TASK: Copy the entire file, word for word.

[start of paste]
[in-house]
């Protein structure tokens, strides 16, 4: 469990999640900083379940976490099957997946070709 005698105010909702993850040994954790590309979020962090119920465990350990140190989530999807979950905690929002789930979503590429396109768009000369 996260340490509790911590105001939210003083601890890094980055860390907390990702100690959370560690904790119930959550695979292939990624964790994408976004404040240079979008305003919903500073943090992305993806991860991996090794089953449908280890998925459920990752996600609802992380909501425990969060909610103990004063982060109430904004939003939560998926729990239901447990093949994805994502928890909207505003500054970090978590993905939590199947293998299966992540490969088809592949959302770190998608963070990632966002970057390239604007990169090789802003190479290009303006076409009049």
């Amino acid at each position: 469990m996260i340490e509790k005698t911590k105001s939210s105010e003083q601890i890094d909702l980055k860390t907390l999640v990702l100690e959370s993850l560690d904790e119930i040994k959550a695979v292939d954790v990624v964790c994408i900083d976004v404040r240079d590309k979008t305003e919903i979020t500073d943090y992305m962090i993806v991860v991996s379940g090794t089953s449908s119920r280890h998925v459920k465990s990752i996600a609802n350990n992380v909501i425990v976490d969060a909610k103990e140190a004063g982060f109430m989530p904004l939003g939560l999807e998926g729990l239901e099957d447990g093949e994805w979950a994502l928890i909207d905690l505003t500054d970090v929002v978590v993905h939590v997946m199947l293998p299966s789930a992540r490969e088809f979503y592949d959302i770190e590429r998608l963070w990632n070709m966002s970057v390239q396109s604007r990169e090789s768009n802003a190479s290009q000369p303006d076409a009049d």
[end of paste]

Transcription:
[in-house]
């Protein structure tokens, strides 16, 4: 469990999640900083379940976490099957997946070709 005698105010909702993850040994954790590309979020962090119920465990350990140190989530999807979950905690929002789930979503590429396109768009000369 996260340490509790911590105001939210003083601890890094980055860390907390990702100690959370560690904790119930959550695979292939990624964790994408976004404040240079979008305003919903500073943090992305993806991860991996090794089953449908280890998925459920990752996600609802992380909501425990969060909610103990004063982060109430904004939003939560998926729990239901447990093949994805994502928890909207505003500054970090978590993905939590199947293998299966992540490969088809592949959302770190998608963070990632966002970057390239604007990169090789802003190479290009303006076409009049």
């Amino acid at each position: 469990m996260i340490e509790k005698t911590k105001s939210s105010e003083q601890i890094d909702l980055k860390t907390l999640v990702l100690e959370s993850l560690d904790e119930i040994k959550a695979v292939d954790v990624v964790c994408i900083d976004v404040r240079d590309k979008t305003e919903i979020t500073d943090y992305m962090i993806v991860v991996s379940g090794t089953s449908s119920r280890h998925v459920k465990s990752i996600a609802n350990n992380v909501i425990v976490d969060a909610k103990e140190a004063g982060f109430m989530p904004l939003g939560l999807e998926g729990l239901e099957d447990g093949e994805w979950a994502l928890i909207d905690l505003t500054d970090v929002v978590v993905h939590v997946m199947l293998p299966s789930a992540r490969e088809f979503y592949d959302i770190e590429r998608l963070w990632n070709m966002s970057v390239q396109s604007r990169e090789s768009n802003a190479s290009q000369p303006d076409a009049d």